Kushiel’s Chosen by Jacqueline Carey
Published: Tor, 2002
Series: Book 2 of Kushiel’s Legacy
Awards Nominated: Locus Fantasy Award
This is the second book in a series, so beware of spoilers for book 1, Kushiel's Dart, in the description and review below.
“After the events of Kushiel’s Dart, Phèdre and Joscelin were finally able to relax together in the peaceful, countryside estate that was left to her by her adopted guardian, Anafiel Delaunay. Phèdre, now in her twenties, initially enjoys her new lifestyle, but soon begins to feel restless. The catalyst for change comes in the return of her sangoire cloak. It could only have been sent by the beautiful and cruel Melisande Shahrizai, and Phèdre immediately recognizes it as an invitation to re-enter the dangerous game of politics.
Melisande has already been declared a traitor to Terre d’Ange, but being in hiding does not seem to have stopped her from scheming. Phèdre feels connected to her through bonds of both love and hate, and she feels that she may be the only one who can unravel the truth before it is too late. With a new noble title, the trust of her monarch, and a soaring reputation as a Servant of Naamah, Phèdre enters the game now with much more power and knowledge than she held years before. She is determined to follow her path to the end, regardless of the cost to herself and to her relationship with the man she loves most, Joscelin.” ~Allie
I’m running behind on reviews again, but will hopefully be able to catch up during the winter break! I read Kushiel’s Chosen as a part of a read-along, and you can see the spoiler-filled discussions in the following posts: Part 1, Part 2, Part 3, Part 4, Part 5, Part 6, Part 7. I am continuing to love this series, and wonder why I never picked it up before. I would recommend anyone who is interested in the series to begin with Kushiel’s Dart.
Kushiel’s Chosen continues on from the events in Kushiel’s Dart, following Phèdre into a new phase of her life. Phèdre is now in her twenties, and while she is still a political schemer and a masochistic courtesan, she is now also a Comtesse in a relationship with her ex-Cassiline bodyguard, Joscelin. I commented in my last review that I would be interested to see how she matured as she moved into adulthood, and this continuation of the series has not disappointed in that regard. She still has her trademarks of vanity and ethnocentrism, though the latter is progressively weakened as she continues to experience other lands and cultures. While she does still use her sexuality, beauty and reputation to her advantage, I appreciated that she is beginning to rely more often on her mind. In fighting against Melisande, she will have to do so, since the woman is a master manipulator with a seemingly unbreakable hold on Phèdre’s heart. I never completely bought the draw Melisande had for Phèdre, but for the most part I just chalked it up as a result of their mutual connections to Kushiel.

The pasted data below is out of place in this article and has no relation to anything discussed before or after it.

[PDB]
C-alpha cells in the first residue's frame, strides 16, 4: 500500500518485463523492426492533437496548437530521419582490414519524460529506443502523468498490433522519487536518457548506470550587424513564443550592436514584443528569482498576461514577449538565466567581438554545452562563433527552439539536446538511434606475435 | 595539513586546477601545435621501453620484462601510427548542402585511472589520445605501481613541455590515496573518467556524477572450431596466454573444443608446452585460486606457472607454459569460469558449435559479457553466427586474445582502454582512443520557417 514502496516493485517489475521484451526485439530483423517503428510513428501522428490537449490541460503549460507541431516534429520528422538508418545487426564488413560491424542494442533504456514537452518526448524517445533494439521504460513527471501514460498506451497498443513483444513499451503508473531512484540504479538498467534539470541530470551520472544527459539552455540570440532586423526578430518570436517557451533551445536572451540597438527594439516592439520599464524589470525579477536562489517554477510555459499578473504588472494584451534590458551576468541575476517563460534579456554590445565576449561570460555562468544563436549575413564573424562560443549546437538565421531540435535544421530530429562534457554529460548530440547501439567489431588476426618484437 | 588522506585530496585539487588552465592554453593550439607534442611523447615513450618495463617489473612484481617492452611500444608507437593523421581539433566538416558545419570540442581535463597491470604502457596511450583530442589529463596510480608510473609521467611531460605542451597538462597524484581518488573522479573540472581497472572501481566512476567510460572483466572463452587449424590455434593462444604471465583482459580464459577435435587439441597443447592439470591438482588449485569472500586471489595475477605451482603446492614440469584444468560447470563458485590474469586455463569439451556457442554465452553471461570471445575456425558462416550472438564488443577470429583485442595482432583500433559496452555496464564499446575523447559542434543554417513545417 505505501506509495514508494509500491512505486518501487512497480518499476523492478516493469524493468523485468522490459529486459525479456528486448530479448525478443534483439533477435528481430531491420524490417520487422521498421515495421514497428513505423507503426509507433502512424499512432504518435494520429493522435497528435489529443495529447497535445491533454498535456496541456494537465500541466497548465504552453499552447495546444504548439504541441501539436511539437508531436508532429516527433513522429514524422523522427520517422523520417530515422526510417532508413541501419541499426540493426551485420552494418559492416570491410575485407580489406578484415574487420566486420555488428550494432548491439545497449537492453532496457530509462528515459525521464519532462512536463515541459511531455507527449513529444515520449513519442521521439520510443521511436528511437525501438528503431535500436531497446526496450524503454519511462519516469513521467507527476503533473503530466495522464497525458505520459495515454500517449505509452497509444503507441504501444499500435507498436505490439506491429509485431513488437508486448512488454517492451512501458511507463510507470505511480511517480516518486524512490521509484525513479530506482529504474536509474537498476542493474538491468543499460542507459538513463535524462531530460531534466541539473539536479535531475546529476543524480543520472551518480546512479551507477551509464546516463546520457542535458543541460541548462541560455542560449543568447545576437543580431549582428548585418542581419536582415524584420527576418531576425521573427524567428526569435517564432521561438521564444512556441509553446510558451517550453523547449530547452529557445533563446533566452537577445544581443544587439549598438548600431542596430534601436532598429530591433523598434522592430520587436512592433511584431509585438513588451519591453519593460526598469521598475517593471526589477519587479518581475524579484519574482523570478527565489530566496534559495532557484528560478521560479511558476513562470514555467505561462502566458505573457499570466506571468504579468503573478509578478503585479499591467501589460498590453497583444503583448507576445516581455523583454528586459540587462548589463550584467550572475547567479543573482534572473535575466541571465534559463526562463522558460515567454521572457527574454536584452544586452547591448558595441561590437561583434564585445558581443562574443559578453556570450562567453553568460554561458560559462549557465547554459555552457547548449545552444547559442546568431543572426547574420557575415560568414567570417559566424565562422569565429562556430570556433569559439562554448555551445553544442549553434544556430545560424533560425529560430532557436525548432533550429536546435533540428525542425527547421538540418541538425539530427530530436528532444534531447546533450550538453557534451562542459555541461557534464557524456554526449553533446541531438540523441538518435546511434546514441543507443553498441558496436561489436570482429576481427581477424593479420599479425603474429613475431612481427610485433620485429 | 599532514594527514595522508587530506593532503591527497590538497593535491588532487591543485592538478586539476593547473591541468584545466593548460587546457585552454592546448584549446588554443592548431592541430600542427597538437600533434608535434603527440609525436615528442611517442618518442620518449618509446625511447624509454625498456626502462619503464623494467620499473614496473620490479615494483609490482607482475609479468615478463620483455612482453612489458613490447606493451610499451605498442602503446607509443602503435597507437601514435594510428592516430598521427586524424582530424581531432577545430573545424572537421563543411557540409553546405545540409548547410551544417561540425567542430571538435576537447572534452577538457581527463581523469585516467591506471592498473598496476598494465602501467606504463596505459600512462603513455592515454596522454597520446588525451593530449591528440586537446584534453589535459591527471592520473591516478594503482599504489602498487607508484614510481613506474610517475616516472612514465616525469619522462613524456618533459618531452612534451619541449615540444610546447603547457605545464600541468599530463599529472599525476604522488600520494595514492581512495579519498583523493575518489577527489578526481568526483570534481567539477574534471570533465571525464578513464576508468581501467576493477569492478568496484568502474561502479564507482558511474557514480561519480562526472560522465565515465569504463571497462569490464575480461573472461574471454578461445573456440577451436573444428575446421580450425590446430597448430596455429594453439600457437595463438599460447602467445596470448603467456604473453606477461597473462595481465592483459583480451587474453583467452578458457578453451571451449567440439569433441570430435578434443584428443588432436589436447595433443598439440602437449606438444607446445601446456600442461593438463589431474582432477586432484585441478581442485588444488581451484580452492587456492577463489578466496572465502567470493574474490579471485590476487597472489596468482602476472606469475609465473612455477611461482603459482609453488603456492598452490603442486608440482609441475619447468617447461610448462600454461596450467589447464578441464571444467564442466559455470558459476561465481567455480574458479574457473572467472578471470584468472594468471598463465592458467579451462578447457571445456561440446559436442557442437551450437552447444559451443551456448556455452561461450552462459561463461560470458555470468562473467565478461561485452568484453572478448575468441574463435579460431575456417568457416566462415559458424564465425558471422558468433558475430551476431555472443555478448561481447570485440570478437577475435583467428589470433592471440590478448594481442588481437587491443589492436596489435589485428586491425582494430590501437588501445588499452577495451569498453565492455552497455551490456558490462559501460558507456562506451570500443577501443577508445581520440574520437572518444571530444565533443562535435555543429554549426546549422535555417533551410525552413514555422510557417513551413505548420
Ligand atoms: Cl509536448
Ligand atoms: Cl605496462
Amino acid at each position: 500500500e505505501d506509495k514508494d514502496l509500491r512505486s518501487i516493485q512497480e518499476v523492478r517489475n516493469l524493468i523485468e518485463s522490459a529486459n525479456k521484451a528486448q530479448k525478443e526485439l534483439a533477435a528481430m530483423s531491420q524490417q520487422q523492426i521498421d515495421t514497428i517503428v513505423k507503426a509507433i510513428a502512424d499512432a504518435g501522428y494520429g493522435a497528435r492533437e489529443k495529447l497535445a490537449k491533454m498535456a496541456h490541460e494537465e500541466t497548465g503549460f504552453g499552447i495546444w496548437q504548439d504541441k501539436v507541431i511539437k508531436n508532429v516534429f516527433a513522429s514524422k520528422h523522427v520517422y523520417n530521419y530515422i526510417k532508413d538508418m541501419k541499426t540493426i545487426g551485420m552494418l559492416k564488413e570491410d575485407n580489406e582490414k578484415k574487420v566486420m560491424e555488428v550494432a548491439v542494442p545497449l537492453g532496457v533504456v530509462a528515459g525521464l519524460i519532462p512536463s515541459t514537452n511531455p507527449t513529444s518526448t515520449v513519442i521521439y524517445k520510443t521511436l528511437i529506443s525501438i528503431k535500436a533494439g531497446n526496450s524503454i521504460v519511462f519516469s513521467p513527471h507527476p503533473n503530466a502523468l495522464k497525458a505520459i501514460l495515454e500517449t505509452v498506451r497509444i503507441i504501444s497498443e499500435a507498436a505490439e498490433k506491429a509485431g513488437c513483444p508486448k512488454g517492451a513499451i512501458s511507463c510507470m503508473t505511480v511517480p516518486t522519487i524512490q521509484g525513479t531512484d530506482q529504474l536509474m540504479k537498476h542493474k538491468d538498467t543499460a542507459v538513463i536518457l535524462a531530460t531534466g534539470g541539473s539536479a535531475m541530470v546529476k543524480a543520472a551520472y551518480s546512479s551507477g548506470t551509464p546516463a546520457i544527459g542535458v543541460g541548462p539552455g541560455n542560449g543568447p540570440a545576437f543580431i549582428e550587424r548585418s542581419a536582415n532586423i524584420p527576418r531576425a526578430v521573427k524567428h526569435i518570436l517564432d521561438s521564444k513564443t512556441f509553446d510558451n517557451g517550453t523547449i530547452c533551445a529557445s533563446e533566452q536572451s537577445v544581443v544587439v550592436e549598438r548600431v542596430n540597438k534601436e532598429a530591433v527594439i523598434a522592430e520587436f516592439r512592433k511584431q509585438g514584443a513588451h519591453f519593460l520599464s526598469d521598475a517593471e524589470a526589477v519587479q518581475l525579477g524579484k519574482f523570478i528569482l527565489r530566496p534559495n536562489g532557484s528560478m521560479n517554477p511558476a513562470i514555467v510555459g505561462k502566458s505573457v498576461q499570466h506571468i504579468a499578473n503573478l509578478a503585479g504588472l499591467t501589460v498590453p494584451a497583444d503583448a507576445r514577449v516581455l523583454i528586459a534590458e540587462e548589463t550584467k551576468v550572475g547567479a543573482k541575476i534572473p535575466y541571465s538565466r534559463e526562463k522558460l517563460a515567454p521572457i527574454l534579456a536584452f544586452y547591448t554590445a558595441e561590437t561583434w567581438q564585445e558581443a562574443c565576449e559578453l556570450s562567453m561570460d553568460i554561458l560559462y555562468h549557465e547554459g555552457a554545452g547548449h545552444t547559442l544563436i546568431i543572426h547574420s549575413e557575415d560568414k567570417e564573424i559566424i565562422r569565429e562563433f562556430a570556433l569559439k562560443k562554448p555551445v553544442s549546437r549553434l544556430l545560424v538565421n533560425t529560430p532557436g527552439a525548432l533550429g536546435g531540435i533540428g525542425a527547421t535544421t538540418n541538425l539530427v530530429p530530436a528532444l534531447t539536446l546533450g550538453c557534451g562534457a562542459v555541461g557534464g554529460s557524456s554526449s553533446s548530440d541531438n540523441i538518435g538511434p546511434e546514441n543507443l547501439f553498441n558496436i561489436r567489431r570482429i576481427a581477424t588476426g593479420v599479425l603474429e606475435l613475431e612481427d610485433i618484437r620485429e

In any case, the plan to find and to foil Melisande leads Phèdre through a number of new lands. The most notable is the nation of La Serenissima (a.k.a. the Serene Republic of Venice), in which we are introduced to a new set of political movers and shakers in a society with different traditions and social mores than Phèdre’s home. Beyond Serenissima, she ends up passing through a number of other Mediterranean nations, each with their own distinct ways of life. The Yeshuites, who are a cultural group that seems to be roughly based on Messianic Judaism, play a larger role in the novel as well. I enjoyed matching up the fantasy lands with their real-life counterparts, and trying to find what myths and aspects of the culture might have inspired different aspects of the fictional versions. Amidst this travel and widening horizons, there is an intense epic fantasy story, involving politics, betrayals and other unexpected plot twists, pirates, and mystical experiences in several cultural traditions.
I felt there was a bit less sexual content in this third of the trilogy, but the romantic relationship between Phèdre and Joscelin plays a larger role. I am not usually much of a romance fan, but I think they must be my favorite epic fantasy couple. When they are on the same page, they complement each other so well, and their bond is based on years of shared trauma and shared happiness. However, in this book, they hit some roadblocks in their relationship. I liked that the problems that came between them rose naturally out of their incompatibilities, rather than from any external force. In fact, most of their problems involved their differing desires, attitudes about sex, and expectations of a romantic relationship.
If their relationship is going to survive, they both need to learn how to compromise. When the novel drew to a close, I was already eager to see what would happen next for Phèdre and Joscelin.
My Rating: 4 / 5
Kushiel’s Chosen is an excellent continuation of the story of Phèdre’s life, which started with Carey’s debut Kushiel’s Dart. The characters are growing and maturing, and their adventures lead them to new lands and new cultures. I still am not sure I understand Phèdre’s obsession with Melisande, but I have to admit that she is an entertaining, intelligent and ruthless villain. The main plot is again an exciting tale of political manipulation, travel, and overcoming hardships, but I felt Phèdre and Joscelin’s romance also played a larger role. I really enjoy their relationship, and how their problems arise naturally from their mismatched expectations and desires. I’ve already read Kushiel’s Avatar at this point (what can I say, I’m running late on reviews), and I’m looking forward to reading the next trilogy!